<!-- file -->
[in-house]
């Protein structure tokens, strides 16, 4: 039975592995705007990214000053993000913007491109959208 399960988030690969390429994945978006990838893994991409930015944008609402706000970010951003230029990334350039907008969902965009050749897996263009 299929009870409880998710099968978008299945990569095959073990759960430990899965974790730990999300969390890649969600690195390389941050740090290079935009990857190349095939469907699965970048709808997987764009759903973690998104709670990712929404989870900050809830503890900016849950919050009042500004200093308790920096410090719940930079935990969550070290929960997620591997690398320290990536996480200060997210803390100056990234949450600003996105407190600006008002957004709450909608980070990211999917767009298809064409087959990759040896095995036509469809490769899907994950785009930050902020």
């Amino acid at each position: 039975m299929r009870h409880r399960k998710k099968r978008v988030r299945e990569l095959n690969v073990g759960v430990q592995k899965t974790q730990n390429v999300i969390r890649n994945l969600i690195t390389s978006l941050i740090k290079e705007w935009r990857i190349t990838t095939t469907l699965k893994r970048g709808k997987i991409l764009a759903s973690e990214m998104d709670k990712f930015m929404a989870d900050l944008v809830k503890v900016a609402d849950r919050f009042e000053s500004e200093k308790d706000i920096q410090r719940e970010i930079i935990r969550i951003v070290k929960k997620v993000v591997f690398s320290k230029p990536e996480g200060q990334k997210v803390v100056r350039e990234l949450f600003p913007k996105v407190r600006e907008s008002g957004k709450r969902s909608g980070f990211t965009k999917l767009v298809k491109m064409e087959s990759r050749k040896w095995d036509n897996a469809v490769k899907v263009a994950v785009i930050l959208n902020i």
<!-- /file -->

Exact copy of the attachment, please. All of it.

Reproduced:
[in-house]
């Protein structure tokens, strides 16, 4: 039975592995705007990214000053993000913007491109959208 399960988030690969390429994945978006990838893994991409930015944008609402706000970010951003230029990334350039907008969902965009050749897996263009 299929009870409880998710099968978008299945990569095959073990759960430990899965974790730990999300969390890649969600690195390389941050740090290079935009990857190349095939469907699965970048709808997987764009759903973690998104709670990712929404989870900050809830503890900016849950919050009042500004200093308790920096410090719940930079935990969550070290929960997620591997690398320290990536996480200060997210803390100056990234949450600003996105407190600006008002957004709450909608980070990211999917767009298809064409087959990759040896095995036509469809490769899907994950785009930050902020």
């Amino acid at each position: 039975m299929r009870h409880r399960k998710k099968r978008v988030r299945e990569l095959n690969v073990g759960v430990q592995k899965t974790q730990n390429v999300i969390r890649n994945l969600i690195t390389s978006l941050i740090k290079e705007w935009r990857i190349t990838t095939t469907l699965k893994r970048g709808k997987i991409l764009a759903s973690e990214m998104d709670k990712f930015m929404a989870d900050l944008v809830k503890v900016a609402d849950r919050f009042e000053s500004e200093k308790d706000i920096q410090r719940e970010i930079i935990r969550i951003v070290k929960k997620v993000v591997f690398s320290k230029p990536e996480g200060q990334k997210v803390v100056r350039e990234l949450f600003p913007k996105v407190r600006e907008s008002g957004k709450r969902s909608g980070f990211t965009k999917l767009v298809k491109m064409e087959s990759r050749k040896w095995d036509n897996a469809v490769k899907v263009a994950v785009i930050l959208n902020i």